World Migratory Bird Day (WMBD) is officially celebrated on the second Saturday of May in Canada and the US (May 13th in 2023) and is an annual awareness-raising campaign that is celebrated worldwide to promote the conservation of migratory birds and their habitats. The campaign was established to bring attention to the threats facing migratory birds, as well as their ecological significance, and the need for international cooperation to conserve them.
Migratory birds are an essential part of the planet’s ecosystem and play a crucial role in maintaining biodiversity and ecological balance. Oftentimes, the positive influence that migratory birds have on our daily lives may go unnoticed. Whether we may realize it or not, the importance of migratory birds is all around us. Shorebirds, such as sandpipers and plovers, are crucial for maintaining the health of our coastal ecosystems by controlling the population of insects, spiders, and even leeches. Similarly, songbirds, such as warblers and flycatchers, play a vital role in spreading the seeds of the trees and plants that we see everyday. Overall, every migratory bird species has a specific role and importance in the ecosystem.
The very nature of migration makes it difficult to protect birds throughout their extensive journeys. Migratory birds cover vast distances, often crossing multiple countries and encountering diverse ecosystems, each with its own set of policies and regulations. Further, the loss of migratory bird’s critical habitats, such as wetlands, forests, and coastal areas poses a serious threat to their populations.
The 2023 WMBD raises awareness of the importance of water for migratory birds. Water serves as a vital resource for these birds at various stages of their migration journey. During their long flights, migratory birds rely on water bodies such as lakes, wetlands, and rivers as an important stop for resting nesting, and refueling. Unfortunately, many factors such as pollution, habitat loss, and climate change threaten these essential aquatic ecosystems.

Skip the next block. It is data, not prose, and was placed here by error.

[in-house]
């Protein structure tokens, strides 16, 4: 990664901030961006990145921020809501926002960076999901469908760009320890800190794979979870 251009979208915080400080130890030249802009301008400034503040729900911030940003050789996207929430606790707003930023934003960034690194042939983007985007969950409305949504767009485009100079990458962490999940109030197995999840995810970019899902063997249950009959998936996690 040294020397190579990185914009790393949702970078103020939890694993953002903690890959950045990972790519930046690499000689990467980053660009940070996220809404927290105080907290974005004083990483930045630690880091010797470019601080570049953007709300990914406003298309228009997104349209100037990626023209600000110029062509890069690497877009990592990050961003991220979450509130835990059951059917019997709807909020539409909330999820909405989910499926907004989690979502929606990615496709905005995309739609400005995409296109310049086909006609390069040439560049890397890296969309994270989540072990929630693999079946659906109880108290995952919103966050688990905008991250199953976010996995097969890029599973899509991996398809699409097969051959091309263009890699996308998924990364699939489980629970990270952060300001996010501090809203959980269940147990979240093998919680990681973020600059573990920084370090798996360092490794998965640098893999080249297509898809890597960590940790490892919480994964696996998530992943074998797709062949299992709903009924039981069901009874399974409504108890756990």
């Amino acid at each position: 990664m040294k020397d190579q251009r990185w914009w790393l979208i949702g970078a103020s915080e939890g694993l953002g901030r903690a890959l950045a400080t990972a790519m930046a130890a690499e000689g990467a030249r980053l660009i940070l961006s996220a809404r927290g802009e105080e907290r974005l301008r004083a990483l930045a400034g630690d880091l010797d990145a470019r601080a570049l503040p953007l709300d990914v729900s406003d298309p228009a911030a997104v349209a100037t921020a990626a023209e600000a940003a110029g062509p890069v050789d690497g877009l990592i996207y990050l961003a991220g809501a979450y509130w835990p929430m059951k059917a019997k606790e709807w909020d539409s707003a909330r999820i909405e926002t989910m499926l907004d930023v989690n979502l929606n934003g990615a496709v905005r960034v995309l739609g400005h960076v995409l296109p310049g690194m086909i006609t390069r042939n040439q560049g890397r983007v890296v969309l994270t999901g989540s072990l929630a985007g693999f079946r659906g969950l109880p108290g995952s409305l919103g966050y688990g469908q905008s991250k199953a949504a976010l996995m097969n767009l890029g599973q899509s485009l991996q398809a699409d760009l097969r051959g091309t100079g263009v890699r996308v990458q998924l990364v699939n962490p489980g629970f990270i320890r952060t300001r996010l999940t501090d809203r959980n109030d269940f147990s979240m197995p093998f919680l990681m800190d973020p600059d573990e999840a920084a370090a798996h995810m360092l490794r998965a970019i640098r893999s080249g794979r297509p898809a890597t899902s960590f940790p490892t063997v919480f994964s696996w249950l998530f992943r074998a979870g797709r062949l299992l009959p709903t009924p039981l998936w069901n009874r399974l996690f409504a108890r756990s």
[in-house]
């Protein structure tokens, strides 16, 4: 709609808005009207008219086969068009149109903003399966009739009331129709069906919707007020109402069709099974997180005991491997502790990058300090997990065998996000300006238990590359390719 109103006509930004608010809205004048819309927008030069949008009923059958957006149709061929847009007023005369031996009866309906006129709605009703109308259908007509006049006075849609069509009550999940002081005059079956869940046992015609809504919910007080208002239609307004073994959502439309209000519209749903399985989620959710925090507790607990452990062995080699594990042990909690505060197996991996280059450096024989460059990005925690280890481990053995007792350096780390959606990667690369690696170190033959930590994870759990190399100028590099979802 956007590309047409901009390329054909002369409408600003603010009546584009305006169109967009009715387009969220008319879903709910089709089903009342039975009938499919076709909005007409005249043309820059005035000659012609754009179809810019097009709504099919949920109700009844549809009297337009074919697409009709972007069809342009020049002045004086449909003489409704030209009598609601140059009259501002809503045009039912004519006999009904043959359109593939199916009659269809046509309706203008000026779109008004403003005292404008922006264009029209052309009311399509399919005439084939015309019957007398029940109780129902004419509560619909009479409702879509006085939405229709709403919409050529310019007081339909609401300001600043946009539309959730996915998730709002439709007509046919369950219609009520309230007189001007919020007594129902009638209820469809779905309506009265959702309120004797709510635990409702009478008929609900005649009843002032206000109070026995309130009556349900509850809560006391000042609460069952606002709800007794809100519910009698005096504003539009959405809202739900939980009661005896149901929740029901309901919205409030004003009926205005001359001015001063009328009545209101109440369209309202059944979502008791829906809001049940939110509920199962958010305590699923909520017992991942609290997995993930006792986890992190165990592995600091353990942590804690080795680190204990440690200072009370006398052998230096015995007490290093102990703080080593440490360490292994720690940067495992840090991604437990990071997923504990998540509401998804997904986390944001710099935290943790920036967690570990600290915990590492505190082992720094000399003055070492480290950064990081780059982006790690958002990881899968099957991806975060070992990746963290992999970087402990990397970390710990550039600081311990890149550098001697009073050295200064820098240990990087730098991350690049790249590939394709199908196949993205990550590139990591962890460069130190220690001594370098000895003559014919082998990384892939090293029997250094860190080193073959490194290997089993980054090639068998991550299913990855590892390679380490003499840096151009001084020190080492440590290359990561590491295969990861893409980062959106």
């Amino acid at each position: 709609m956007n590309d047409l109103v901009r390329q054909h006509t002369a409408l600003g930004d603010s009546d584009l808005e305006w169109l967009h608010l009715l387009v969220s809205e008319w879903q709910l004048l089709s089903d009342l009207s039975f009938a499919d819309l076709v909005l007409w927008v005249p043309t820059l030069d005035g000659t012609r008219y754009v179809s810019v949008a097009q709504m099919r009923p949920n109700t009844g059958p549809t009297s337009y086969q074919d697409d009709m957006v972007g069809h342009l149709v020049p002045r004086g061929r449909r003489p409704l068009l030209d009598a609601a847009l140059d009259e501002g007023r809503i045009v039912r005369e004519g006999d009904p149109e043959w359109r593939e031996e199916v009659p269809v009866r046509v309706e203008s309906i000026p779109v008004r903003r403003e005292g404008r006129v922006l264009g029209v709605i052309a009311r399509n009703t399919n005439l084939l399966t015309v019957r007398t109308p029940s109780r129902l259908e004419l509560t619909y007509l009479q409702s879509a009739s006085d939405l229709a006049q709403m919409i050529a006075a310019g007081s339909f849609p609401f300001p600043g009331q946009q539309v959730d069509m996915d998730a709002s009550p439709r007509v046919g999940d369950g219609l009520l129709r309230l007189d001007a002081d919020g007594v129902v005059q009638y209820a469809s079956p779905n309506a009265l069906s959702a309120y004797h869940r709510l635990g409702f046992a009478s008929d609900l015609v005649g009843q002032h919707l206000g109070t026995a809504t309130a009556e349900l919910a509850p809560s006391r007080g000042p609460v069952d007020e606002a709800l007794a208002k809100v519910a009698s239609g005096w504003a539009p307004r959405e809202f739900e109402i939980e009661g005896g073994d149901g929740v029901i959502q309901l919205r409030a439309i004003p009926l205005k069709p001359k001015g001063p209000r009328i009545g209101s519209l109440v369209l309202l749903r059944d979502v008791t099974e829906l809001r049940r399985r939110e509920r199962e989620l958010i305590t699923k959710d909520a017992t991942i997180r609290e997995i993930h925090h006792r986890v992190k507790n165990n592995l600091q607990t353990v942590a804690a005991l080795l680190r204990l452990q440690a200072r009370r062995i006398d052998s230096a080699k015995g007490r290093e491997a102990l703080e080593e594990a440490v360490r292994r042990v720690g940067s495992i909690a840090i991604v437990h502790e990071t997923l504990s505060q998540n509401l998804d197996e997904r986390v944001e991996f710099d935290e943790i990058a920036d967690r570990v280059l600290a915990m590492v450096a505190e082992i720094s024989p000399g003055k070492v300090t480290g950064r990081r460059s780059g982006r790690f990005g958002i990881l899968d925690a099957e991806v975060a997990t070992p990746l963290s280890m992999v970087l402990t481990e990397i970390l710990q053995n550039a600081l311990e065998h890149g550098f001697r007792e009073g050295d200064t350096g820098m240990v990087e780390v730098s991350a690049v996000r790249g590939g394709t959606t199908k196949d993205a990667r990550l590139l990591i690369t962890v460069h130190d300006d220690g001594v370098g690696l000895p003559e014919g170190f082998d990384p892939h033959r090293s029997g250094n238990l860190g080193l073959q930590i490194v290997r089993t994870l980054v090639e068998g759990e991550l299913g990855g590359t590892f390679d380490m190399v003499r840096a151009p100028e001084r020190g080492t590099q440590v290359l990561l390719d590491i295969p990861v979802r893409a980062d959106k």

However, all hope is not lost when it comes to protecting the habitats of migratory birds. The destruction of many aquatic ecosystems can be restored through restoration and enhancement techniques. Pinchin’s Environmental Science (ENS) group aims to provide creative solutions to protect many aquatic and terrestrial habitats through agency liaison, mitigation, restoration and enhancement to ensure the habitat of migratory birds are appropriately conserved and/or restored in coordinated and best management practices, including invasive species management, erosion and sediment control, stakeholder involvement, and restoration and enhancement. To learn more about how Pinchin ENS helps to protect migratory birds and their habitat on projects visit http://www.pinchin.com/Pages/81 or contact your local Pinchin office.